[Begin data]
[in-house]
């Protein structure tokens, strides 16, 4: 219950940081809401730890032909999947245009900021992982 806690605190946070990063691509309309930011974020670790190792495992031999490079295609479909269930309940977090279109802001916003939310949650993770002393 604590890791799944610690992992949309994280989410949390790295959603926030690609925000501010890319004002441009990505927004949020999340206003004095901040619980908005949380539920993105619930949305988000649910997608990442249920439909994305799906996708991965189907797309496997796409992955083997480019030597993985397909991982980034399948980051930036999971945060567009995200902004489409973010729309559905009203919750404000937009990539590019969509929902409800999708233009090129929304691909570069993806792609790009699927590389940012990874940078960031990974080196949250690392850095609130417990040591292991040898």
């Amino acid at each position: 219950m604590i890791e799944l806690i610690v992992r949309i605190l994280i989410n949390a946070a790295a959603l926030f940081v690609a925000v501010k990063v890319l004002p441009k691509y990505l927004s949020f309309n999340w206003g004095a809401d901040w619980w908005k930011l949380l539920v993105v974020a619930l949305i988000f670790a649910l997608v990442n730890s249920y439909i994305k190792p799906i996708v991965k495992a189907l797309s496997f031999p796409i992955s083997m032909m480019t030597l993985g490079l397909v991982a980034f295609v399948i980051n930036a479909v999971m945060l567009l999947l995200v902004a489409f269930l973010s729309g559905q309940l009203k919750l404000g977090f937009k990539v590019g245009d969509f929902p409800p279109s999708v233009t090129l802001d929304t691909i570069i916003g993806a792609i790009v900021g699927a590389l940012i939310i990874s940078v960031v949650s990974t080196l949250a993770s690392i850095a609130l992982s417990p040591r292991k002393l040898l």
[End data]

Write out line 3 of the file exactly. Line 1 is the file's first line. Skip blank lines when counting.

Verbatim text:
């Amino acid at each position: 219950m604590i890791e799944l806690i610690v992992r949309i605190l994280i989410n949390a946070a790295a959603l926030f940081v690609a925000v501010k990063v890319l004002p441009k691509y990505l927004s949020f309309n999340w206003g004095a809401d901040w619980w908005k930011l949380l539920v993105v974020a619930l949305i988000f670790a649910l997608v990442n730890s249920y439909i994305k190792p799906i996708v991965k495992a189907l797309s496997f031999p796409i992955s083997m032909m480019t030597l993985g490079l397909v991982a980034f295609v399948i980051n930036a479909v999971m945060l567009l999947l995200v902004a489409f269930l973010s729309g559905q309940l009203k919750l404000g977090f937009k990539v590019g245009d969509f929902p409800p279109s999708v233009t090129l802001d929304t691909i570069i916003g993806a792609i790009v900021g699927a590389l940012i939310i990874s940078v960031v949650s990974t080196l949250a993770s690392i850095a609130l992982s417990p040591r292991k002393l040898l």